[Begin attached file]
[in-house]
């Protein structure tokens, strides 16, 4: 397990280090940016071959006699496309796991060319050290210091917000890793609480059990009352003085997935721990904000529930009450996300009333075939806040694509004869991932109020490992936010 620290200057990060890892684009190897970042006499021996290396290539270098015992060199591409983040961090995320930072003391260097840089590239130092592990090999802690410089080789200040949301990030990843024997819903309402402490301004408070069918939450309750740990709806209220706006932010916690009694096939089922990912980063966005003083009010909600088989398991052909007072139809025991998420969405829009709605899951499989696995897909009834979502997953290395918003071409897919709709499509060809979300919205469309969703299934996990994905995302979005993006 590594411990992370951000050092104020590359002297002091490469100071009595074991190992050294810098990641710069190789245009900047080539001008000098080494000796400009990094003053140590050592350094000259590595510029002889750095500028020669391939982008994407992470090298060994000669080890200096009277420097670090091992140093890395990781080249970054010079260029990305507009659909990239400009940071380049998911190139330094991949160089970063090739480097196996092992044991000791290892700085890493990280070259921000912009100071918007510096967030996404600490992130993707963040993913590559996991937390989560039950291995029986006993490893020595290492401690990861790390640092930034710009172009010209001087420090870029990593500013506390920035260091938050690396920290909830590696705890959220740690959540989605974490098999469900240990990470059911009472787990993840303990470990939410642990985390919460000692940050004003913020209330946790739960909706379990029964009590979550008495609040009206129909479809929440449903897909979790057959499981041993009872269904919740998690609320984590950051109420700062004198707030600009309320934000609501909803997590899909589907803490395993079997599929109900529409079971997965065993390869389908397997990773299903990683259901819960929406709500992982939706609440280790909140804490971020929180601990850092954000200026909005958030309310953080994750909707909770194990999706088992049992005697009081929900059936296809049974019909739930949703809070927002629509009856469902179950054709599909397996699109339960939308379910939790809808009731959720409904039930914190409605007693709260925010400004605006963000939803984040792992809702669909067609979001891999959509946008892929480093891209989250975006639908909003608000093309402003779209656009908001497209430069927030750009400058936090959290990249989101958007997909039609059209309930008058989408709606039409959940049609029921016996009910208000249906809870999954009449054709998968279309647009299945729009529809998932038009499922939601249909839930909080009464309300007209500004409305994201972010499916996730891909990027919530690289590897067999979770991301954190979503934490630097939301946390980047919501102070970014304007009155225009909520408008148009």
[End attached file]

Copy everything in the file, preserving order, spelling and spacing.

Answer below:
[in-house]
């Protein structure tokens, strides 16, 4: 397990280090940016071959006699496309796991060319050290210091917000890793609480059990009352003085997935721990904000529930009450996300009333075939806040694509004869991932109020490992936010 620290200057990060890892684009190897970042006499021996290396290539270098015992060199591409983040961090995320930072003391260097840089590239130092592990090999802690410089080789200040949301990030990843024997819903309402402490301004408070069918939450309750740990709806209220706006932010916690009694096939089922990912980063966005003083009010909600088989398991052909007072139809025991998420969405829009709605899951499989696995897909009834979502997953290395918003071409897919709709499509060809979300919205469309969703299934996990994905995302979005993006 590594411990992370951000050092104020590359002297002091490469100071009595074991190992050294810098990641710069190789245009900047080539001008000098080494000796400009990094003053140590050592350094000259590595510029002889750095500028020669391939982008994407992470090298060994000669080890200096009277420097670090091992140093890395990781080249970054010079260029990305507009659909990239400009940071380049998911190139330094991949160089970063090739480097196996092992044991000791290892700085890493990280070259921000912009100071918007510096967030996404600490992130993707963040993913590559996991937390989560039950291995029986006993490893020595290492401690990861790390640092930034710009172009010209001087420090870029990593500013506390920035260091938050690396920290909830590696705890959220740690959540989605974490098999469900240990990470059911009472787990993840303990470990939410642990985390919460000692940050004003913020209330946790739960909706379990029964009590979550008495609040009206129909479809929440449903897909979790057959499981041993009872269904919740998690609320984590950051109420700062004198707030600009309320934000609501909803997590899909589907803490395993079997599929109900529409079971997965065993390869389908397997990773299903990683259901819960929406709500992982939706609440280790909140804490971020929180601990850092954000200026909005958030309310953080994750909707909770194990999706088992049992005697009081929900059936296809049974019909739930949703809070927002629509009856469902179950054709599909397996699109339960939308379910939790809808009731959720409904039930914190409605007693709260925010400004605006963000939803984040792992809702669909067609979001891999959509946008892929480093891209989250975006639908909003608000093309402003779209656009908001497209430069927030750009400058936090959290990249989101958007997909039609059209309930008058989408709606039409959940049609029921016996009910208000249906809870999954009449054709998968279309647009299945729009529809998932038009499922939601249909839930909080009464309300007209500004409305994201972010499916996730891909990027919530690289590897067999979770991301954190979503934490630097939301946390980047919501102070970014304007009155225009909520408008148009």